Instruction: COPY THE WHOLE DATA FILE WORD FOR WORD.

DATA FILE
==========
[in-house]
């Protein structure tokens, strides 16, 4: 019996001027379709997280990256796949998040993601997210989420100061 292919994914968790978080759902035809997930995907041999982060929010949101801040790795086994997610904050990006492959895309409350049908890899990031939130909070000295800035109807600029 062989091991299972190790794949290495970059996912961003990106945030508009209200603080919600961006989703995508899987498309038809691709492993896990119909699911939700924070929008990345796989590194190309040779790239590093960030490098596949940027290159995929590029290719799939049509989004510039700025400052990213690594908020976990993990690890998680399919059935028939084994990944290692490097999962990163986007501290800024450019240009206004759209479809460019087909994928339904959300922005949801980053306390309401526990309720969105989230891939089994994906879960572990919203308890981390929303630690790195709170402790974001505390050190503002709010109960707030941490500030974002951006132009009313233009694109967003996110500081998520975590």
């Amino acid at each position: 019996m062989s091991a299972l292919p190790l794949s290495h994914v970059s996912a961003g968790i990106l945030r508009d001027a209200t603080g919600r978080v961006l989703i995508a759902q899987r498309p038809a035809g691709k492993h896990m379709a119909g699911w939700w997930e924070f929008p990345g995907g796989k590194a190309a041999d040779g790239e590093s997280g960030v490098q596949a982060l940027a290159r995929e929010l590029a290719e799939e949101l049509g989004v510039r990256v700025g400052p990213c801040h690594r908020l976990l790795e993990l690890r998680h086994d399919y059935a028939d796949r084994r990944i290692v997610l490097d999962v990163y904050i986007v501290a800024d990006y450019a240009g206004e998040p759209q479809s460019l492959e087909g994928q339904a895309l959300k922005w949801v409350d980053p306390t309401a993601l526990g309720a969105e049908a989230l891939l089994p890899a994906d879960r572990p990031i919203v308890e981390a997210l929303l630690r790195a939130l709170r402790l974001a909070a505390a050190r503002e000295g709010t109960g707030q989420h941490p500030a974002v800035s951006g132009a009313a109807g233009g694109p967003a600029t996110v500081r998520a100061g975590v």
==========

[in-house]
């Protein structure tokens, strides 16, 4: 019996001027379709997280990256796949998040993601997210989420100061 292919994914968790978080759902035809997930995907041999982060929010949101801040790795086994997610904050990006492959895309409350049908890899990031939130909070000295800035109807600029 062989091991299972190790794949290495970059996912961003990106945030508009209200603080919600961006989703995508899987498309038809691709492993896990119909699911939700924070929008990345796989590194190309040779790239590093960030490098596949940027290159995929590029290719799939049509989004510039700025400052990213690594908020976990993990690890998680399919059935028939084994990944290692490097999962990163986007501290800024450019240009206004759209479809460019087909994928339904959300922005949801980053306390309401526990309720969105989230891939089994994906879960572990919203308890981390929303630690790195709170402790974001505390050190503002709010109960707030941490500030974002951006132009009313233009694109967003996110500081998520975590």
């Amino acid at each position: 019996m062989s091991a299972l292919p190790l794949s290495h994914v970059s996912a961003g968790i990106l945030r508009d001027a209200t603080g919600r978080v961006l989703i995508a759902q899987r498309p038809a035809g691709k492993h896990m379709a119909g699911w939700w997930e924070f929008p990345g995907g796989k590194a190309a041999d040779g790239e590093s997280g960030v490098q596949a982060l940027a290159r995929e929010l590029a290719e799939e949101l049509g989004v510039r990256v700025g400052p990213c801040h690594r908020l976990l790795e993990l690890r998680h086994d399919y059935a028939d796949r084994r990944i290692v997610l490097d999962v990163y904050i986007v501290a800024d990006y450019a240009g206004e998040p759209q479809s460019l492959e087909g994928q339904a895309l959300k922005w949801v409350d980053p306390t309401a993601l526990g309720a969105e049908a989230l891939l089994p890899a994906d879960r572990p990031i919203v308890e981390a997210l929303l630690r790195a939130l709170r402790l974001a909070a505390a050190r503002e000295g709010t109960g707030q989420h941490p500030a974002v800035s951006g132009a009313a109807g233009g694109p967003a600029t996110v500081r998520a100061g975590v």